Harvard Study Confirms Benefits of Medical Cannabis for Children Suffering from Epilepsy and CINV

Harvard Study Confirms Benefits of Medical Cannabis for Children Suffering from Epilepsy and CINV

The use of cannabis to treat children’s health conditions has been the subject of intense debate between pediatric medical professionals and advocates of medical marijuana. It is common knowledge that long-term cannabis use can have adverse effects on the still-developing brains of children and teenagers.

But a recent study reveals that for children suffering from severe epilepsy and chemotherapy-induced nausea and vomiting (CINV), some kinds of cannabis derivatives can be more helpful than conventional pharmaceuticals. While the authors of this study acknowledge its limitations, the outcomes it documents could pave the way for the broader use of cannabis to treat the health problems of children and teens.

Details of the Study

The Harvard-sponsored study, which appears in the October 2017 issue of Pediatrics, consisted of a meta-analysis of 22 recent studies of various kinds. The goal of the review was to discover how cannabis was administered in the treatment of children’s illnesses, particularly cancer and epilepsy — and whether cannabis was more effective in relieving symptoms than either a placebo or a conventional medication.

Chemotherapy for cancers of various types typically produces severe nausea, vomiting, and lack of appetite. To cope with these symptoms, a large number of adults report using cannabis products in a variety of ways, including smoking, vaping and consuming edibles. But children in treatment don’t take cannabis in this way. Rather, the studies analyzed by authors Shane Sucheng Wong and Timothy E Wilens used some form of existing FDA approved medications that contain synthesized cannabinoids, such as dronabinol or nabilone.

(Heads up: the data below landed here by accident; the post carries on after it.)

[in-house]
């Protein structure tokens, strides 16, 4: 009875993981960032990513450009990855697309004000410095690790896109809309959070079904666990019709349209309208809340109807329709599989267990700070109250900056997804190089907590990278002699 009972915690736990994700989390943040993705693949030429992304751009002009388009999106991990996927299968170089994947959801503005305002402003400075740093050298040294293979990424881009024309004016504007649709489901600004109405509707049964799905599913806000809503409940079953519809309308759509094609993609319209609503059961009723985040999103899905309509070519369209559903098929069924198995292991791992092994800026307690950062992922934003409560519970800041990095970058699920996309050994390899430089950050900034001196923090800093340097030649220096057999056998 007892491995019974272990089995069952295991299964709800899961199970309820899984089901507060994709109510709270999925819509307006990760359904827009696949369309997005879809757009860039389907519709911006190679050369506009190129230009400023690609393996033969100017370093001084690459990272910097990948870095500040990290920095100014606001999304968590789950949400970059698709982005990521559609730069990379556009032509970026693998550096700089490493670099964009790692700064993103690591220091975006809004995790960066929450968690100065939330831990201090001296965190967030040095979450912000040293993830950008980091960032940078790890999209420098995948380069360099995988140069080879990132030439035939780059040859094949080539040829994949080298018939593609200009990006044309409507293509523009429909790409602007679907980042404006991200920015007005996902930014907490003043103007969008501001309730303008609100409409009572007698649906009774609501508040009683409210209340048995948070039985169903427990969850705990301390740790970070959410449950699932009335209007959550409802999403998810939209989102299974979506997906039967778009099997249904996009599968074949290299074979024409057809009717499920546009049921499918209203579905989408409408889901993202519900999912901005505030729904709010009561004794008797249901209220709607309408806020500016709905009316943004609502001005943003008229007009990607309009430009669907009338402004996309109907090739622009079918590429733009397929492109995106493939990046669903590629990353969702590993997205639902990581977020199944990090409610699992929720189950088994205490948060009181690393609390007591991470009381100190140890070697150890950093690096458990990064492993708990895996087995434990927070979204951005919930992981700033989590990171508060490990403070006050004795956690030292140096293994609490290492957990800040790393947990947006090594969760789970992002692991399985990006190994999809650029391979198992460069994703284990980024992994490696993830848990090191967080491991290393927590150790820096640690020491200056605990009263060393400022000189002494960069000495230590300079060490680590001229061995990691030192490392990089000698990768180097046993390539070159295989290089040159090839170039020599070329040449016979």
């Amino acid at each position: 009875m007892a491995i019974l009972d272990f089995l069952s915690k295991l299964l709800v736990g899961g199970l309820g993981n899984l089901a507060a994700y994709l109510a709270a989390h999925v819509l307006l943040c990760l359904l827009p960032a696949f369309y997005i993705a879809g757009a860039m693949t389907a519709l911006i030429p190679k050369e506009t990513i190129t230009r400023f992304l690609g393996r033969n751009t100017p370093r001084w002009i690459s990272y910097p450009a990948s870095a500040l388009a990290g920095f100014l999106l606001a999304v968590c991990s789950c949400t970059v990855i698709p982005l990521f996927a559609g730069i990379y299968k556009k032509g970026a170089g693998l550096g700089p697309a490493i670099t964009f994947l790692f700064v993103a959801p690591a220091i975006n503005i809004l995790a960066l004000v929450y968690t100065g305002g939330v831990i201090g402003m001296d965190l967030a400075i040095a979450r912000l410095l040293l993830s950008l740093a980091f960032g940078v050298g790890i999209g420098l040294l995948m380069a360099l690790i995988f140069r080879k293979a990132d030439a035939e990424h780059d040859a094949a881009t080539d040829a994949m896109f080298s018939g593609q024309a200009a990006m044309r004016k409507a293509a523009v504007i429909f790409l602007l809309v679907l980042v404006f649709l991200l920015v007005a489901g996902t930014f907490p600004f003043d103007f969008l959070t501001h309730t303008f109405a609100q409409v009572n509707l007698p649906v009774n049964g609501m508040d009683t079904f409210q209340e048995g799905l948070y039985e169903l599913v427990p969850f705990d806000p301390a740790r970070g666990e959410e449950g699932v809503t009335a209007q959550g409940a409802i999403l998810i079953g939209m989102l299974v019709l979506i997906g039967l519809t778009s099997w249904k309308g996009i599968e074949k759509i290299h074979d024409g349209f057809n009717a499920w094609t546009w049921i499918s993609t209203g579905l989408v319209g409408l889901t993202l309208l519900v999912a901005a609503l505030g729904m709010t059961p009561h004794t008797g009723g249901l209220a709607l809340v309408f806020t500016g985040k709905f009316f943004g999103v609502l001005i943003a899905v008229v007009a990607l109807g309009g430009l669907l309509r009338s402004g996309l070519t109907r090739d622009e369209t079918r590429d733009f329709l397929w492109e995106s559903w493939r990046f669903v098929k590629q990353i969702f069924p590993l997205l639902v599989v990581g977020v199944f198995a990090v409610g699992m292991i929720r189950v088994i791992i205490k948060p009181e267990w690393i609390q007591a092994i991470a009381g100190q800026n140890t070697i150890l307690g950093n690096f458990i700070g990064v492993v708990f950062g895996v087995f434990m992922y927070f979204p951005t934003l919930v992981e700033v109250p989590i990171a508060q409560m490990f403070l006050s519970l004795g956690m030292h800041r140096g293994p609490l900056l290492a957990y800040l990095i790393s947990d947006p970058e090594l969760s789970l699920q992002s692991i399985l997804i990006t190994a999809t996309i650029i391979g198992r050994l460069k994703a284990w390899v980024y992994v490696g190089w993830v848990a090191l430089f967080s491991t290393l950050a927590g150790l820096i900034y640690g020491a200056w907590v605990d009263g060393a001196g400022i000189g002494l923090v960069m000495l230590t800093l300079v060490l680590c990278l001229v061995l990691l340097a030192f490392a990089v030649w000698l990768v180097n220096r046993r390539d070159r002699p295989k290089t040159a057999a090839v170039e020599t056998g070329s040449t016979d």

Even accounting for variations in medications and dosages used, Wong and Wilens found that across all the trials, case studies, and retrospective reviews they analyzed, cannabis-based medications performed better than conventional pharmaceuticals for relieving the CINV affecting young cancer patients.

Wong and Wilens also found increasing evidence to support claims that Epidiolex, a synthetic derivative of cannabidiol now being fast-tracked to FDA approval, may be more effective than standard epilepsy medications for treating the severe and frequent seizures of treatment-resistant childhood epilepsy conditions such as Dravet syndrome and Lenox-Gastaut Syndrome.

Limitations of the Study

Wong and Wilens acknowledge that their study has limitations. The kind and dosage of cannabinoids used were highly variable, and typically involved FDA-approved medications made with synthetic cannabinoids rather than natural cannabis. And their analysis found little or no benefit from cannabis medications for post-traumatic stress disorder, neuropathy or mental health conditions such as anxiety or depression.

The study performed by Wong and Wilens adds support to the growing body of research and anecdotal reports about the positive effects of cannabis for treating chemotherapy-related nausea and stubborn cases of epilepsy. Even so, pediatric specialists are wary of prescribing cannabis for these and other conditions, thanks to a body of research that suggests that using cannabis at a young age raises the risk of learning deficits and problems with memory and concentration. But cannabis advocates point out that those findings come from teens and older children who typically smoked a lot of marijuana for recreational purposes, not carefully controlled doses of a standardized form of cannabis intended for medical purposes only.

Both the cannabis and medical communities acknowledge that more research is needed on the benefits of cannabinoids for children, particularly the natural cannabinoids found in the cannabis plant itself rather than the synthesized variants reviewed in this study. Given the current administration’s opposition to cannabis, that research may be a long time coming — but studies like the Harvard meta-analysis add more support to calls for substantially more cannabis research.